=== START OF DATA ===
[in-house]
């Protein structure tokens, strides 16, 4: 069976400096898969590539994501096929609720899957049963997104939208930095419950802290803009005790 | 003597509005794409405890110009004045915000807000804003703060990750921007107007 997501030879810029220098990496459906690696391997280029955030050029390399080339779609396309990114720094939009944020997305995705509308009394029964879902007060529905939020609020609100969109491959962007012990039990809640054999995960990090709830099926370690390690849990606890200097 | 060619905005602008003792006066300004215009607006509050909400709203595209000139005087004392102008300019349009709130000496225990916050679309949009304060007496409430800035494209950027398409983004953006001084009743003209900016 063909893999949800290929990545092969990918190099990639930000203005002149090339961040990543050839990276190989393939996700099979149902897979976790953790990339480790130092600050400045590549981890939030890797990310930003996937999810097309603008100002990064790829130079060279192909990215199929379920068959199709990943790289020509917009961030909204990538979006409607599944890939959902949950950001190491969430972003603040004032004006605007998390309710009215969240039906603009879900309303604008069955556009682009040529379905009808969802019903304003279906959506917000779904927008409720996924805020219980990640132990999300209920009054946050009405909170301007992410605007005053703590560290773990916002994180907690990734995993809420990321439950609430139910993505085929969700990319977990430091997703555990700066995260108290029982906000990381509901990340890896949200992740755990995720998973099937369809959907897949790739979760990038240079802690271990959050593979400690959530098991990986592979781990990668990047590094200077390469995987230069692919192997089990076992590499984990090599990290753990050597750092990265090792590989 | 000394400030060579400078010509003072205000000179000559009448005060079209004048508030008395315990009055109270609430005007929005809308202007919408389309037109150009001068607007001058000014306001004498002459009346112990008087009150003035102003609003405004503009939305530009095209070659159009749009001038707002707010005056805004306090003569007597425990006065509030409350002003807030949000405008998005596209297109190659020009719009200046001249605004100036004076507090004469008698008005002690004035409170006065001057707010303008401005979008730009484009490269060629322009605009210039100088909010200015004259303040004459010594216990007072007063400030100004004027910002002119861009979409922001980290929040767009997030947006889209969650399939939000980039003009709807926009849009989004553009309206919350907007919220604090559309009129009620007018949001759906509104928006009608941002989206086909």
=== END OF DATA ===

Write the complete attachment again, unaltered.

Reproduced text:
[in-house]
């Protein structure tokens, strides 16, 4: 069976400096898969590539994501096929609720899957049963997104939208930095419950802290803009005790 | 003597509005794409405890110009004045915000807000804003703060990750921007107007 997501030879810029220098990496459906690696391997280029955030050029390399080339779609396309990114720094939009944020997305995705509308009394029964879902007060529905939020609020609100969109491959962007012990039990809640054999995960990090709830099926370690390690849990606890200097 | 060619905005602008003792006066300004215009607006509050909400709203595209000139005087004392102008300019349009709130000496225990916050679309949009304060007496409430800035494209950027398409983004953006001084009743003209900016 063909893999949800290929990545092969990918190099990639930000203005002149090339961040990543050839990276190989393939996700099979149902897979976790953790990339480790130092600050400045590549981890939030890797990310930003996937999810097309603008100002990064790829130079060279192909990215199929379920068959199709990943790289020509917009961030909204990538979006409607599944890939959902949950950001190491969430972003603040004032004006605007998390309710009215969240039906603009879900309303604008069955556009682009040529379905009808969802019903304003279906959506917000779904927008409720996924805020219980990640132990999300209920009054946050009405909170301007992410605007005053703590560290773990916002994180907690990734995993809420990321439950609430139910993505085929969700990319977990430091997703555990700066995260108290029982906000990381509901990340890896949200992740755990995720998973099937369809959907897949790739979760990038240079802690271990959050593979400690959530098991990986592979781990990668990047590094200077390469995987230069692919192997089990076992590499984990090599990290753990050597750092990265090792590989 | 000394400030060579400078010509003072205000000179000559009448005060079209004048508030008395315990009055109270609430005007929005809308202007919408389309037109150009001068607007001058000014306001004498002459009346112990008087009150003035102003609003405004503009939305530009095209070659159009749009001038707002707010005056805004306090003569007597425990006065509030409350002003807030949000405008998005596209297109190659020009719009200046001249605004100036004076507090004469008698008005002690004035409170006065001057707010303008401005979008730009484009490269060629322009605009210039100088909010200015004259303040004459010594216990007072007063400030100004004027910002002119861009979409922001980290929040767009997030947006889209969650399939939000980039003009709807926009849009989004553009309206919350907007919220604090559309009129009620007018949001759906509104928006009608941002989206086909």